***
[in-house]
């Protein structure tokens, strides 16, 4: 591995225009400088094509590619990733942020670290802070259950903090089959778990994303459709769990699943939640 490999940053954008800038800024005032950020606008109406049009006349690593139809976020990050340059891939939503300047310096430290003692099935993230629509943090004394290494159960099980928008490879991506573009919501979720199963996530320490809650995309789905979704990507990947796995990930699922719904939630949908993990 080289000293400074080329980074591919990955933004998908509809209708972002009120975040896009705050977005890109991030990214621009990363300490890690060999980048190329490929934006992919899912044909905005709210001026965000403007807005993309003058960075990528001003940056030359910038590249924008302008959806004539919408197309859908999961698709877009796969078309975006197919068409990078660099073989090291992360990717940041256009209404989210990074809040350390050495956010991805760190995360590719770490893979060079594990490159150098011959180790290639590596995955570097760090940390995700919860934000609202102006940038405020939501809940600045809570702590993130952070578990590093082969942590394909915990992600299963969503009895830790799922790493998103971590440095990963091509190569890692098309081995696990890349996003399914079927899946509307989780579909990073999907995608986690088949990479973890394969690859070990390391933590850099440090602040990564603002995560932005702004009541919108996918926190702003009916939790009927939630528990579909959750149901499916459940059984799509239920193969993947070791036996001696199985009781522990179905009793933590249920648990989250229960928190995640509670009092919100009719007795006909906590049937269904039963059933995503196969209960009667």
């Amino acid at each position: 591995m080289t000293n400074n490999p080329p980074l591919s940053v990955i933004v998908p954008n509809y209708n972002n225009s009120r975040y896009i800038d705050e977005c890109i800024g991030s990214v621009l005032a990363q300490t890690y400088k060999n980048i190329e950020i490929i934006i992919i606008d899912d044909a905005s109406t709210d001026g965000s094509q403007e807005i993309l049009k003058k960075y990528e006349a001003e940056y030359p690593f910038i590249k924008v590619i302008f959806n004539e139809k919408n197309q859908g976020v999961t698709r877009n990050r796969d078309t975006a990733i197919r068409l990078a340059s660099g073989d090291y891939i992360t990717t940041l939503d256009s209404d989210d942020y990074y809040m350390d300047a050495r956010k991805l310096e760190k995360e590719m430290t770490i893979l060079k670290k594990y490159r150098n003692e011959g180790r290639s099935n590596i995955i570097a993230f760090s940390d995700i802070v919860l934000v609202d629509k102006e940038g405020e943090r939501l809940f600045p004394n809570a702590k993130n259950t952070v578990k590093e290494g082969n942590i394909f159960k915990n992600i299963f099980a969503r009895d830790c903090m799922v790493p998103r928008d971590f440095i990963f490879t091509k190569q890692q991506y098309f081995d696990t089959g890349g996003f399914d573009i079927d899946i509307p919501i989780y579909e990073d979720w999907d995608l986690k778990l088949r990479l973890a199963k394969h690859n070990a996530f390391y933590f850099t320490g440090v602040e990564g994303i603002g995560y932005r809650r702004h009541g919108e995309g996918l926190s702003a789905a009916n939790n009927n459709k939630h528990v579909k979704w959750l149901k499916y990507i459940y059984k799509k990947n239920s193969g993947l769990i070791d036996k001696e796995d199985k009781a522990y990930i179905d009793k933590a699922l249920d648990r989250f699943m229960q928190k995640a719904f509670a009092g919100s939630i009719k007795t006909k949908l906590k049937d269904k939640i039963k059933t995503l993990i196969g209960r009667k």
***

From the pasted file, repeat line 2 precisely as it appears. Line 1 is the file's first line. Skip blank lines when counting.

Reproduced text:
């Protein structure tokens, strides 16, 4: 591995225009400088094509590619990733942020670290802070259950903090089959778990994303459709769990699943939640 490999940053954008800038800024005032950020606008109406049009006349690593139809976020990050340059891939939503300047310096430290003692099935993230629509943090004394290494159960099980928008490879991506573009919501979720199963996530320490809650995309789905979704990507990947796995990930699922719904939630949908993990 080289000293400074080329980074591919990955933004998908509809209708972002009120975040896009705050977005890109991030990214621009990363300490890690060999980048190329490929934006992919899912044909905005709210001026965000403007807005993309003058960075990528001003940056030359910038590249924008302008959806004539919408197309859908999961698709877009796969078309975006197919068409990078660099073989090291992360990717940041256009209404989210990074809040350390050495956010991805760190995360590719770490893979060079594990490159150098011959180790290639590596995955570097760090940390995700919860934000609202102006940038405020939501809940600045809570702590993130952070578990590093082969942590394909915990992600299963969503009895830790799922790493998103971590440095990963091509190569890692098309081995696990890349996003399914079927899946509307989780579909990073999907995608986690088949990479973890394969690859070990390391933590850099440090602040990564603002995560932005702004009541919108996918926190702003009916939790009927939630528990579909959750149901499916459940059984799509239920193969993947070791036996001696199985009781522990179905009793933590249920648990989250229960928190995640509670009092919100009719007795006909906590049937269904039963059933995503196969209960009667």